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Using a Copy Stand - Or Faking It

An alternative to using the scanner is to use a copy stand.  I have a Nikon Coolpix 950, which I use for copying photos (the photo in Case 1 was copied by this method).  The setup ready for copying the photo (other than turning on the lights) is shown below.

My wife has gotten a Sony CD1000 camera (which she absolutely loves), which was used to take the picture of this setup including the camera.  Several things should be noted about the setup.

1) the stand provides a sturdy setting to hold the camera above the photo.  The camera has been set so that the visual axis through the lens is perpendicular to the base, so that the photo is viewed "straight on" and there is no warping effect from photographing the old photo from an angle.

2) There are strong light sources (in this case, 4 - 150W incadescent bulbs) providing light from an angle to the side (i.e. not straight on the visual axis of the lens).   The angling of the light sources reduces glare (while I would avoid it if I could, you can use an angled source  to photograph through glass, eg. a picture in a glass covered frame - the angled light avoids reflection of the light straight back into the lens).

3)  I'm using a 2 mega-pixel camera for making the image.  Obviously, the higher the resolution of the camera, the higher the resolution of the image.

4)  The table on which the copy stand resides is even messier than when I took an image of it for the main digital photo page.  I'm willing to trade tutoring in digital photo editing in exchange for light housekeeping. . .

I set the camera to take an uncompressed TIF image to avoid JPEG compression artifacts; the down side is that the uncompressed files are over 5 MB, so I only get 5 images per 32 MB compact flash card.  I've been using auto exposure and autofocus, as this has been working well with this camera.  The zoom was set to maximum, to avoid distortion from a wide-angle effect.  Turn your flash off before you take the photo.   Scroll down the page to see why.  I used the self-timer to avoid camera shake when pushing the shutter button (since the 950 does not have an easy mechanism for attaching a cable release).  Using these settings, the image below was taken.

This photo was taken with auto white balance.  Since I was not real happy with the color of it compared to the original, I tried using manual white balance (in which you provide a sample of something white for the camera under the current lighting situation), seen below.

Still not perfect, but a little better.  I'll show you how to cheat on the color correction by borrowing the color from the scanned image on this page.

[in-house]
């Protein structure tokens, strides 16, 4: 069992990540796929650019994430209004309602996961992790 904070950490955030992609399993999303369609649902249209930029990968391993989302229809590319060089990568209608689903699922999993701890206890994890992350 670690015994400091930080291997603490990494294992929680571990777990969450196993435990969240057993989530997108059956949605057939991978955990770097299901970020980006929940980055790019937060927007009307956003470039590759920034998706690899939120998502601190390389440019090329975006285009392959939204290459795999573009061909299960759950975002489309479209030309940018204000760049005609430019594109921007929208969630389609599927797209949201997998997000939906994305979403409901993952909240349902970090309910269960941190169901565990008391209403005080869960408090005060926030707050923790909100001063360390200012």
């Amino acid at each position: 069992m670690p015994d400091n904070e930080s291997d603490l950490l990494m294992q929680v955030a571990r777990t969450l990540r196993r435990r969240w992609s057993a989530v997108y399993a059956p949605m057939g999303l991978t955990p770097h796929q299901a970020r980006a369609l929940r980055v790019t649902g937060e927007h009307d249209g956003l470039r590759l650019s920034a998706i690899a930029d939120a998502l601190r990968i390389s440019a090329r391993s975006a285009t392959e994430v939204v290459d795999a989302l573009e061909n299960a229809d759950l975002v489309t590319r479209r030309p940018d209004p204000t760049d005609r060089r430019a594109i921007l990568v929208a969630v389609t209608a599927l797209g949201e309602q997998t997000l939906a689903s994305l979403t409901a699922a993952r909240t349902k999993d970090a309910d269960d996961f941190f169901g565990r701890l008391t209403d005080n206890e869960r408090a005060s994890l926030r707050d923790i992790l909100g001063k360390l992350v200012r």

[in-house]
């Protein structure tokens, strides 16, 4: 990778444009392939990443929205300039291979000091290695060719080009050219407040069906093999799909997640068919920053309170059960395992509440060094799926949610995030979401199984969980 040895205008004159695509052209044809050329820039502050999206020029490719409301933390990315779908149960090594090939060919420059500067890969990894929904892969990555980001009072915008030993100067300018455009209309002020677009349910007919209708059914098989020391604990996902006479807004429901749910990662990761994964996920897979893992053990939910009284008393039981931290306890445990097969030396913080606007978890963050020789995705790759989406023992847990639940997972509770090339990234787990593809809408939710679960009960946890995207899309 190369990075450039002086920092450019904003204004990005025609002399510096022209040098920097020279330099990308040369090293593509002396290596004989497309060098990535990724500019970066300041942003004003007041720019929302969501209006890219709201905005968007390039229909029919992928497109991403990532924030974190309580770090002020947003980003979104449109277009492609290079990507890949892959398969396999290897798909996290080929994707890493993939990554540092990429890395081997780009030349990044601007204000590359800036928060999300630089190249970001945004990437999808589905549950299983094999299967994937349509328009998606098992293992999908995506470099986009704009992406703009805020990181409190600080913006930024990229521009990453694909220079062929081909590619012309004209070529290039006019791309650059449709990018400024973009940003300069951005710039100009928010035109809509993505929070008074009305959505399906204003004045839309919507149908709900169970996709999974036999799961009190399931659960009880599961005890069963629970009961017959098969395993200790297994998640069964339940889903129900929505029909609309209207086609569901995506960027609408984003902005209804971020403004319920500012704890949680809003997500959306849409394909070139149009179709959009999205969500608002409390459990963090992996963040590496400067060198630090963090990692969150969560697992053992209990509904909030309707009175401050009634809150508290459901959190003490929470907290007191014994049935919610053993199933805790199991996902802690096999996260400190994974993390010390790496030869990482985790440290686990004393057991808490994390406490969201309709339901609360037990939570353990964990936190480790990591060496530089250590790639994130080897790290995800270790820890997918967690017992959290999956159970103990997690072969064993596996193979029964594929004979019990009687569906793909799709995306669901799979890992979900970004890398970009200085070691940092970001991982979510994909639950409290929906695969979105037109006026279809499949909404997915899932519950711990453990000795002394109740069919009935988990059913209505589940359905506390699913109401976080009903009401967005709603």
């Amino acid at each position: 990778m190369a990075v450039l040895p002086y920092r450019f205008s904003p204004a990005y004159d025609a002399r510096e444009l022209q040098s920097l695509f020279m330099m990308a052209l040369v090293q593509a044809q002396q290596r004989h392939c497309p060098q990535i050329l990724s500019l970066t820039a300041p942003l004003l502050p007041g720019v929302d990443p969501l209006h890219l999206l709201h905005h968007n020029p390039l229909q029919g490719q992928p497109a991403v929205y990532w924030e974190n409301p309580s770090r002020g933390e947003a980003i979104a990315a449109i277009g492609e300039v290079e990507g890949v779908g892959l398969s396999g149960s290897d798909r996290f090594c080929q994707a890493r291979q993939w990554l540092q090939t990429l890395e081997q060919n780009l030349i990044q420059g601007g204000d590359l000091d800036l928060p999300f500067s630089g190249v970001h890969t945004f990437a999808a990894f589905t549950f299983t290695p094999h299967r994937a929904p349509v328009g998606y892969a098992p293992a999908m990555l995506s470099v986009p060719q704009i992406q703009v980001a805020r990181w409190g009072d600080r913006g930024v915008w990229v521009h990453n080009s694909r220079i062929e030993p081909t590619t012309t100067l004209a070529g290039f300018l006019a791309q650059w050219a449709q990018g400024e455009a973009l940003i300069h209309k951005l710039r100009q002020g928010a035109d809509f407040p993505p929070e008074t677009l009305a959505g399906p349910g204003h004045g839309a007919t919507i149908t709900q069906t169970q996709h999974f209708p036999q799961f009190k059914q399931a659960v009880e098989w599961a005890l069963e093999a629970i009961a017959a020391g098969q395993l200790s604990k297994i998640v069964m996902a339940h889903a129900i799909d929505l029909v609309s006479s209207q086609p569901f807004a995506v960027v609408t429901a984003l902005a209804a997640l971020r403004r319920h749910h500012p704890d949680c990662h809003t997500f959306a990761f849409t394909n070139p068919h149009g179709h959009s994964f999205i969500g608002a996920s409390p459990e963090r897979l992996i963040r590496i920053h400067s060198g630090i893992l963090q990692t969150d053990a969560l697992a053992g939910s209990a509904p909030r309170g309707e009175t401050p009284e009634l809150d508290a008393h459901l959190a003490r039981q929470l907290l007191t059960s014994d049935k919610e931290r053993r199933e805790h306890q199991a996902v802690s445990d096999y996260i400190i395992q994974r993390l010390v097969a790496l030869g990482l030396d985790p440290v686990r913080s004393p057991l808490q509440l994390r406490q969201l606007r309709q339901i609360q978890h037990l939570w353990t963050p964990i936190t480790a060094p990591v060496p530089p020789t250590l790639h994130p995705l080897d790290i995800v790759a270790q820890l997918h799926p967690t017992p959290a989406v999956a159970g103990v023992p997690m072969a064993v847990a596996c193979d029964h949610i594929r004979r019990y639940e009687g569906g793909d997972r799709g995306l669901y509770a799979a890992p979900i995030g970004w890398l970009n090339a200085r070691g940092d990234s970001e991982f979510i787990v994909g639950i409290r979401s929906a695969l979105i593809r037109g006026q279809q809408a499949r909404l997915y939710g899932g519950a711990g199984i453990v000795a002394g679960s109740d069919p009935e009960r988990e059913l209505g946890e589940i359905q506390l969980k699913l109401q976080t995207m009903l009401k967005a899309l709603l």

This image, if not perfect in color balance (which is fixable in software), has a much smoother appearance than the scanned image - we've gotten rid of the glare from the laminate.  The downside is the resolution.  The above photo about filled the frame of my camera, so the photo is approximately 1600 pixels wide and 1200 pixels high (note: the image for the web has been resized downward to reduce download time).  The scanned image, however, is roughly 3000 pixels by 2400 pixels.  Here are close-ups of the scanned image (left) and photographed image (right) for comparison.


While the right-hand image is less grainy appearing, it has less detail.  I did not realize in right-hand image that there was a person leaning on the fence to the extreme left until I cropped the same image on the scanned version (left-hand image).

If I did not have the scanner, this would be perfectly adequate, but I'm going to try to improve the scanned image so that I can save the higher resolution version.

Do you need a copy stand?  It is helpful, and we bought it especially because we have a number of photos in albums which cannot be removed from the albums (and these cannot be placed on the scanner without damaging the albums).  For us, it was a worthwhile investment.  However, here are some cheats (the first two I picked up from, source unkown):

- Some enlargers (for you darkroom fans) have a removable head allowing mounting of a camera and use of the enlarger as a camera stand.

- You can put the camera on a tripod, and hold the photo against a wall.

- Some tripods allow you to flip the tripod head mount, so that you can actually have the camera between the legs of the tripod, pointing at the floor, and the photo on the floor.

- If the light is bright enough for a short exposure time, you can hand-hold the camera above the photo.  Here it is helpful to have a camera with a swivel LCD so that you can comfortably see that the camera is well-positioned over the photo.  I've seen reasonable reproductions made by hand-held camera using a table-lamp or two off to the side for lighting. A little more on this can be found here.

- Don't have a digital camera?  Can always use an old fashioned film camera, and either scan the negatives, or have a PhotoCD (preferably PhotoCD Professional) made while the film is being processed.

- If anyone has other hints to pass along, let me know.  I'm happy to credit those with the ideas.

Why should your lighting be angled from the side, as opposed to overhead (i.e. along the axis of view of the lens)?  This reduces glare reflecting back into the lens.   The following photo was taken using the camera's built-in flash, and shows why you want to turn the flash off, and why you don't want the light source near the lens.

The glare is severe enough here that the center portion of the image is essentially unusable.

Next, we'll talk (very) briefly about using a slide/negative scanner.

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